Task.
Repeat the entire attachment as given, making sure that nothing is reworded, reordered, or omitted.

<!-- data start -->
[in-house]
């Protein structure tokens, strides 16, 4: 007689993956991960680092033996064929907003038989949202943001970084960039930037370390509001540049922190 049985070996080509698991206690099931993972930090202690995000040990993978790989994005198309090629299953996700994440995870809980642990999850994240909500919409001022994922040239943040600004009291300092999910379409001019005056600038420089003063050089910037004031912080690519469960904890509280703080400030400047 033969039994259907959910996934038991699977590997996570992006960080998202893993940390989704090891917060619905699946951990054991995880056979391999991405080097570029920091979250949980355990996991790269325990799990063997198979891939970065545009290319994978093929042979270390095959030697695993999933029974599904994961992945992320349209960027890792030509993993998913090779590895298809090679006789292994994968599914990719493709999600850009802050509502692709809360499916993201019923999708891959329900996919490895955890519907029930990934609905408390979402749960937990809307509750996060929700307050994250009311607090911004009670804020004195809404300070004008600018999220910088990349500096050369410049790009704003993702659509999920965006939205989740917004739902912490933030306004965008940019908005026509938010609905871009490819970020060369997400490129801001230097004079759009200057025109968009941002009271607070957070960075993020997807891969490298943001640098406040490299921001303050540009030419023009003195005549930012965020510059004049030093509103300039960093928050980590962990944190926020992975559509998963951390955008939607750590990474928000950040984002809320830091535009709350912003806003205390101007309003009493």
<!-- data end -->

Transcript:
[in-house]
């Protein structure tokens, strides 16, 4: 007689993956991960680092033996064929907003038989949202943001970084960039930037370390509001540049922190 049985070996080509698991206690099931993972930090202690995000040990993978790989994005198309090629299953996700994440995870809980642990999850994240909500919409001022994922040239943040600004009291300092999910379409001019005056600038420089003063050089910037004031912080690519469960904890509280703080400030400047 033969039994259907959910996934038991699977590997996570992006960080998202893993940390989704090891917060619905699946951990054991995880056979391999991405080097570029920091979250949980355990996991790269325990799990063997198979891939970065545009290319994978093929042979270390095959030697695993999933029974599904994961992945992320349209960027890792030509993993998913090779590895298809090679006789292994994968599914990719493709999600850009802050509502692709809360499916993201019923999708891959329900996919490895955890519907029930990934609905408390979402749960937990809307509750996060929700307050994250009311607090911004009670804020004195809404300070004008600018999220910088990349500096050369410049790009704003993702659509999920965006939205989740917004739902912490933030306004965008940019908005026509938010609905871009490819970020060369997400490129801001230097004079759009200057025109968009941002009271607070957070960075993020997807891969490298943001640098406040490299921001303050540009030419023009003195005549930012965020510059004049030093509103300039960093928050980590962990944190926020992975559509998963951390955008939607750590990474928000950040984002809320830091535009709350912003806003205390101007309003009493």